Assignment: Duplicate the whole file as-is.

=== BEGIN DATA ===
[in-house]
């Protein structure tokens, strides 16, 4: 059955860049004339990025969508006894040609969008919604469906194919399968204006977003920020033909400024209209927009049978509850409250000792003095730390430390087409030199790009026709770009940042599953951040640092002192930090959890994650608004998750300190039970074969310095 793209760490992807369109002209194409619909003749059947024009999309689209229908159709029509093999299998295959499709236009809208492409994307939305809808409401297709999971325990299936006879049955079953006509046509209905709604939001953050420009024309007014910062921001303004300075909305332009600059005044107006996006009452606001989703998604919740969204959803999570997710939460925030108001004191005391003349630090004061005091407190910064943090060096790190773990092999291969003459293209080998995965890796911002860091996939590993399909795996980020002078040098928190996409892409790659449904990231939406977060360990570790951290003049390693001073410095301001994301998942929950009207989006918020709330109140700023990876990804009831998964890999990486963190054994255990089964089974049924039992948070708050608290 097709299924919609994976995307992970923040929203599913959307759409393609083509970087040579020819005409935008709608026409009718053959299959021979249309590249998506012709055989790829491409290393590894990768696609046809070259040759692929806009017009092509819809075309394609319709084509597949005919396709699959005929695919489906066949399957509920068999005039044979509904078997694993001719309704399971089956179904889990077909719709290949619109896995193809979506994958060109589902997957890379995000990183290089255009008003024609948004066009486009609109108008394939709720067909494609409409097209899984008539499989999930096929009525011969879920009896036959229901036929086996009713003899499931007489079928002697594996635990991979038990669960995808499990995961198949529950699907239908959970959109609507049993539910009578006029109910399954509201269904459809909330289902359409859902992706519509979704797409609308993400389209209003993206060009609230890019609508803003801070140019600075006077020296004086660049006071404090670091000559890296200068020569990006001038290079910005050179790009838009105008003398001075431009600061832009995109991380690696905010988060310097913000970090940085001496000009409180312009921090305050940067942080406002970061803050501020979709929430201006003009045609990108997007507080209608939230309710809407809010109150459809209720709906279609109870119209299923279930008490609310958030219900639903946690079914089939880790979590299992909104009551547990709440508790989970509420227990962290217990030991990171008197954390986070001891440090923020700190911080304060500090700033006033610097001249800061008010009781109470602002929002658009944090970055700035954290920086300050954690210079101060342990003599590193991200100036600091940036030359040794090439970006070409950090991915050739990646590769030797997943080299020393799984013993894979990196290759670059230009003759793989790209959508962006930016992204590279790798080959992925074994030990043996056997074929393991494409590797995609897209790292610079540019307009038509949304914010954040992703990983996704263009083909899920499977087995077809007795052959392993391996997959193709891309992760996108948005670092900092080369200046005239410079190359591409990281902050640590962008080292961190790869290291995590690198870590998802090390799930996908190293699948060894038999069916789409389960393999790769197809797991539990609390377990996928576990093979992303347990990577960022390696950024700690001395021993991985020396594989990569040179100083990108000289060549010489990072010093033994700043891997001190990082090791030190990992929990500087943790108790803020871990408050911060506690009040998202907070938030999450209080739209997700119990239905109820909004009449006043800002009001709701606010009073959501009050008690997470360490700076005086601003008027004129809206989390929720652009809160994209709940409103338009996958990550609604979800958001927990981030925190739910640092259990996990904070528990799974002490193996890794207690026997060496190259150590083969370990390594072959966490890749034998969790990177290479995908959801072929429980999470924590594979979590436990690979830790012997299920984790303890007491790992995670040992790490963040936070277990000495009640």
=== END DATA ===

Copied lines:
[in-house]
């Protein structure tokens, strides 16, 4: 059955860049004339990025969508006894040609969008919604469906194919399968204006977003920020033909400024209209927009049978509850409250000792003095730390430390087409030199790009026709770009940042599953951040640092002192930090959890994650608004998750300190039970074969310095 793209760490992807369109002209194409619909003749059947024009999309689209229908159709029509093999299998295959499709236009809208492409994307939305809808409401297709999971325990299936006879049955079953006509046509209905709604939001953050420009024309007014910062921001303004300075909305332009600059005044107006996006009452606001989703998604919740969204959803999570997710939460925030108001004191005391003349630090004061005091407190910064943090060096790190773990092999291969003459293209080998995965890796911002860091996939590993399909795996980020002078040098928190996409892409790659449904990231939406977060360990570790951290003049390693001073410095301001994301998942929950009207989006918020709330109140700023990876990804009831998964890999990486963190054994255990089964089974049924039992948070708050608290 097709299924919609994976995307992970923040929203599913959307759409393609083509970087040579020819005409935008709608026409009718053959299959021979249309590249998506012709055989790829491409290393590894990768696609046809070259040759692929806009017009092509819809075309394609319709084509597949005919396709699959005929695919489906066949399957509920068999005039044979509904078997694993001719309704399971089956179904889990077909719709290949619109896995193809979506994958060109589902997957890379995000990183290089255009008003024609948004066009486009609109108008394939709720067909494609409409097209899984008539499989999930096929009525011969879920009896036959229901036929086996009713003899499931007489079928002697594996635990991979038990669960995808499990995961198949529950699907239908959970959109609507049993539910009578006029109910399954509201269904459809909330289902359409859902992706519509979704797409609308993400389209209003993206060009609230890019609508803003801070140019600075006077020296004086660049006071404090670091000559890296200068020569990006001038290079910005050179790009838009105008003398001075431009600061832009995109991380690696905010988060310097913000970090940085001496000009409180312009921090305050940067942080406002970061803050501020979709929430201006003009045609990108997007507080209608939230309710809407809010109150459809209720709906279609109870119209299923279930008490609310958030219900639903946690079914089939880790979590299992909104009551547990709440508790989970509420227990962290217990030991990171008197954390986070001891440090923020700190911080304060500090700033006033610097001249800061008010009781109470602002929002658009944090970055700035954290920086300050954690210079101060342990003599590193991200100036600091940036030359040794090439970006070409950090991915050739990646590769030797997943080299020393799984013993894979990196290759670059230009003759793989790209959508962006930016992204590279790798080959992925074994030990043996056997074929393991494409590797995609897209790292610079540019307009038509949304914010954040992703990983996704263009083909899920499977087995077809007795052959392993391996997959193709891309992760996108948005670092900092080369200046005239410079190359591409990281902050640590962008080292961190790869290291995590690198870590998802090390799930996908190293699948060894038999069916789409389960393999790769197809797991539990609390377990996928576990093979992303347990990577960022390696950024700690001395021993991985020396594989990569040179100083990108000289060549010489990072010093033994700043891997001190990082090791030190990992929990500087943790108790803020871990408050911060506690009040998202907070938030999450209080739209997700119990239905109820909004009449006043800002009001709701606010009073959501009050008690997470360490700076005086601003008027004129809206989390929720652009809160994209709940409103338009996958990550609604979800958001927990981030925190739910640092259990996990904070528990799974002490193996890794207690026997060496190259150590083969370990390594072959966490890749034998969790990177290479995908959801072929429980999470924590594979979590436990690979830790012997299920984790303890007491790992995670040992790490963040936070277990000495009640």